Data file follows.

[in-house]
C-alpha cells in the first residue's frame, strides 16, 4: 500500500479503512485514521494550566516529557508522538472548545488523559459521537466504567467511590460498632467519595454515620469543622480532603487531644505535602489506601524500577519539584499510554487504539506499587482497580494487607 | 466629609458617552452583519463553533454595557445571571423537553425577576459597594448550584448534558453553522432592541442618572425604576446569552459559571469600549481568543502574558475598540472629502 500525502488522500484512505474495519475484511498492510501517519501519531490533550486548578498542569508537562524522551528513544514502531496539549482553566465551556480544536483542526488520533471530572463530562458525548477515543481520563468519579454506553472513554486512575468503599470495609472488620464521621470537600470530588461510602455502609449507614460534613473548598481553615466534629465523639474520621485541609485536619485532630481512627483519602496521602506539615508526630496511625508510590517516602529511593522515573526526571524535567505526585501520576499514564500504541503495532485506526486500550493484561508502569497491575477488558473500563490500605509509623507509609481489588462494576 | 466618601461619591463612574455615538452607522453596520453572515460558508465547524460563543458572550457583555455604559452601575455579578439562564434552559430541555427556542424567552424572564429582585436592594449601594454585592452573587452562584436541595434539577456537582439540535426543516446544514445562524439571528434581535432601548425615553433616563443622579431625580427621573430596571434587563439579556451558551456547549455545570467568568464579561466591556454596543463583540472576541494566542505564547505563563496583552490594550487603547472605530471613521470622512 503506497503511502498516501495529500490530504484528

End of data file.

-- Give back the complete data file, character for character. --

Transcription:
[in-house]
C-alpha cells in the first residue's frame, strides 16, 4: 500500500479503512485514521494550566516529557508522538472548545488523559459521537466504567467511590460498632467519595454515620469543622480532603487531644505535602489506601524500577519539584499510554487504539506499587482497580494487607 | 466629609458617552452583519463553533454595557445571571423537553425577576459597594448550584448534558453553522432592541442618572425604576446569552459559571469600549481568543502574558475598540472629502 500525502488522500484512505474495519475484511498492510501517519501519531490533550486548578498542569508537562524522551528513544514502531496539549482553566465551556480544536483542526488520533471530572463530562458525548477515543481520563468519579454506553472513554486512575468503599470495609472488620464521621470537600470530588461510602455502609449507614460534613473548598481553615466534629465523639474520621485541609485536619485532630481512627483519602496521602506539615508526630496511625508510590517516602529511593522515573526526571524535567505526585501520576499514564500504541503495532485506526486500550493484561508502569497491575477488558473500563490500605509509623507509609481489588462494576 | 466618601461619591463612574455615538452607522453596520453572515460558508465547524460563543458572550457583555455604559452601575455579578439562564434552559430541555427556542424567552424572564429582585436592594449601594454585592452573587452562584436541595434539577456537582439540535426543516446544514445562524439571528434581535432601548425615553433616563443622579431625580427621573430596571434587563439579556451558551456547549455545570467568568464579561466591556454596543463583540472576541494566542505564547505563563496583552490594550487603547472605530471613521470622512 503506497503511502498516501495529500490530504484528